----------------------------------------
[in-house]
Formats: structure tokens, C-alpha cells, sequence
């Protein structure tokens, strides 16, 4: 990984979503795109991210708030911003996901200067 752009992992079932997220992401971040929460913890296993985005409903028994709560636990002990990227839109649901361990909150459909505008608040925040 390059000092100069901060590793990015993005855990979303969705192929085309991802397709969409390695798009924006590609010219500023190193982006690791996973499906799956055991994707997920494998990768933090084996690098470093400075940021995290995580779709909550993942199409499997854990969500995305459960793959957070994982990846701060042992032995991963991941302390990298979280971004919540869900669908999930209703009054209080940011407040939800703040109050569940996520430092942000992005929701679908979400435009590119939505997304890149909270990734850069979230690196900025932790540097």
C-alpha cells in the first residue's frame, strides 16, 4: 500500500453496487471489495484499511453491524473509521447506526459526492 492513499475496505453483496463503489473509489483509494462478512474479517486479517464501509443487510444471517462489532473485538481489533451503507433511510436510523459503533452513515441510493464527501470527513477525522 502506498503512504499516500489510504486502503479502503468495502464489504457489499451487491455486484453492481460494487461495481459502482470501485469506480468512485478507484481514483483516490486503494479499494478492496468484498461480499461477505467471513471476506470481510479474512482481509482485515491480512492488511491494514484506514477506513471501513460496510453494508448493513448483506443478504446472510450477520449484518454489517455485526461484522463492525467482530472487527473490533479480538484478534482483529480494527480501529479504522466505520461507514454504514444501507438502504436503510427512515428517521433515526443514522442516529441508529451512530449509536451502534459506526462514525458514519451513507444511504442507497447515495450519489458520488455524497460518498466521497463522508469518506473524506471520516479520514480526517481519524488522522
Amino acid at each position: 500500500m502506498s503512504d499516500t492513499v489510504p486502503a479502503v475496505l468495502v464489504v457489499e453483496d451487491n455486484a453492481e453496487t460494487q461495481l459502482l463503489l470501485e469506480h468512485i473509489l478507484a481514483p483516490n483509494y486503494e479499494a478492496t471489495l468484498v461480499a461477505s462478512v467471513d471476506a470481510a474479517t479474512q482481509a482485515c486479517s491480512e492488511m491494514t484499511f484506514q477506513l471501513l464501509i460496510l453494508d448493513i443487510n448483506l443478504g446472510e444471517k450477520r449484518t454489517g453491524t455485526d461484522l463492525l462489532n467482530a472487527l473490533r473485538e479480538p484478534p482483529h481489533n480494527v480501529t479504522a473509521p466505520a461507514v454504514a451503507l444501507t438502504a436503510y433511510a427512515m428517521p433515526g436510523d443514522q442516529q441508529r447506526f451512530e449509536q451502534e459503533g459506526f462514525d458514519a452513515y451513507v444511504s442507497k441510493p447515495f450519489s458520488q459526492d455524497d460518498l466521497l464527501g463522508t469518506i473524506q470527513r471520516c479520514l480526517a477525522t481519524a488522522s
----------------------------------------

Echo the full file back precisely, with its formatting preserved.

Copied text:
[in-house]
Formats: structure tokens, C-alpha cells, sequence
């Protein structure tokens, strides 16, 4: 990984979503795109991210708030911003996901200067 752009992992079932997220992401971040929460913890296993985005409903028994709560636990002990990227839109649901361990909150459909505008608040925040 390059000092100069901060590793990015993005855990979303969705192929085309991802397709969409390695798009924006590609010219500023190193982006690791996973499906799956055991994707997920494998990768933090084996690098470093400075940021995290995580779709909550993942199409499997854990969500995305459960793959957070994982990846701060042992032995991963991941302390990298979280971004919540869900669908999930209703009054209080940011407040939800703040109050569940996520430092942000992005929701679908979400435009590119939505997304890149909270990734850069979230690196900025932790540097």
C-alpha cells in the first residue's frame, strides 16, 4: 500500500453496487471489495484499511453491524473509521447506526459526492 492513499475496505453483496463503489473509489483509494462478512474479517486479517464501509443487510444471517462489532473485538481489533451503507433511510436510523459503533452513515441510493464527501470527513477525522 502506498503512504499516500489510504486502503479502503468495502464489504457489499451487491455486484453492481460494487461495481459502482470501485469506480468512485478507484481514483483516490486503494479499494478492496468484498461480499461477505467471513471476506470481510479474512482481509482485515491480512492488511491494514484506514477506513471501513460496510453494508448493513448483506443478504446472510450477520449484518454489517455485526461484522463492525467482530472487527473490533479480538484478534482483529480494527480501529479504522466505520461507514454504514444501507438502504436503510427512515428517521433515526443514522442516529441508529451512530449509536451502534459506526462514525458514519451513507444511504442507497447515495450519489458520488455524497460518498466521497463522508469518506473524506471520516479520514480526517481519524488522522
Amino acid at each position: 500500500m502506498s503512504d499516500t492513499v489510504p486502503a479502503v475496505l468495502v464489504v457489499e453483496d451487491n455486484a453492481e453496487t460494487q461495481l459502482l463503489l470501485e469506480h468512485i473509489l478507484a481514483p483516490n483509494y486503494e479499494a478492496t471489495l468484498v461480499a461477505s462478512v467471513d471476506a470481510a474479517t479474512q482481509a482485515c486479517s491480512e492488511m491494514t484499511f484506514q477506513l471501513l464501509i460496510l453494508d448493513i443487510n448483506l443478504g446472510e444471517k450477520r449484518t454489517g453491524t455485526d461484522l463492525l462489532n467482530a472487527l473490533r473485538e479480538p484478534p482483529h481489533n480494527v480501529t479504522a473509521p466505520a461507514v454504514a451503507l444501507t438502504a436503510y433511510a427512515m428517521p433515526g436510523d443514522q442516529q441508529r447506526f451512530e449509536q451502534e459503533g459506526f462514525d458514519a452513515y451513507v444511504s442507497k441510493p447515495f450519489s458520488q459526492d455524497d460518498l466521497l464527501g463522508t469518506i473524506q470527513r471520516c479520514l480526517a477525522t481519524a488522522s